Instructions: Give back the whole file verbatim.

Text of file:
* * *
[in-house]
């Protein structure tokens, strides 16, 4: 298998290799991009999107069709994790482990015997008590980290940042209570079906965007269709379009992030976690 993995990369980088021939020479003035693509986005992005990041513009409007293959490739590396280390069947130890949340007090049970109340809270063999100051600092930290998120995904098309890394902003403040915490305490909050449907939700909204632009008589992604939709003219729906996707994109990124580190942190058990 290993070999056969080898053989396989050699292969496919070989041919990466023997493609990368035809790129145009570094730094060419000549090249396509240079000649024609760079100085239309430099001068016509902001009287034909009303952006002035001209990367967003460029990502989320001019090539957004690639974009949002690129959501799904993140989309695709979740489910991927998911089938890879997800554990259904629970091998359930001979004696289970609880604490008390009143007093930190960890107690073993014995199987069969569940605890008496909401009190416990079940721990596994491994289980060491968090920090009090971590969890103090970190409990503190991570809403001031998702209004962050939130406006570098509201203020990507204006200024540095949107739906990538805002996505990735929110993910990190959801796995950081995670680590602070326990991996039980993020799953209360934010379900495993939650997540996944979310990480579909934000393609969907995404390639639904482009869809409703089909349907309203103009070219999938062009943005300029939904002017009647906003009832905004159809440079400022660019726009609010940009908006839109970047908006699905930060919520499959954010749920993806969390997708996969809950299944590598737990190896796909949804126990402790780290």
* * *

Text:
[in-house]
């Protein structure tokens, strides 16, 4: 298998290799991009999107069709994790482990015997008590980290940042209570079906965007269709379009992030976690 993995990369980088021939020479003035693509986005992005990041513009409007293959490739590396280390069947130890949340007090049970109340809270063999100051600092930290998120995904098309890394902003403040915490305490909050449907939700909204632009008589992604939709003219729906996707994109990124580190942190058990 290993070999056969080898053989396989050699292969496919070989041919990466023997493609990368035809790129145009570094730094060419000549090249396509240079000649024609760079100085239309430099001068016509902001009287034909009303952006002035001209990367967003460029990502989320001019090539957004690639974009949002690129959501799904993140989309695709979740489910991927998911089938890879997800554990259904629970091998359930001979004696289970609880604490008390009143007093930190960890107690073993014995199987069969569940605890008496909401009190416990079940721990596994491994289980060491968090920090009090971590969890103090970190409990503190991570809403001031998702209004962050939130406006570098509201203020990507204006200024540095949107739906990538805002996505990735929110993910990190959801796995950081995670680590602070326990991996039980993020799953209360934010379900495993939650997540996944979310990480579909934000393609969907995404390639639904482009869809409703089909349907309203103009070219999938062009943005300029939904002017009647906003009832905004159809440079400022660019726009609010940009908006839109970047908006699905930060919520499959954010749920993806969390997708996969809950299944590598737990190896796909949804126990402790780290």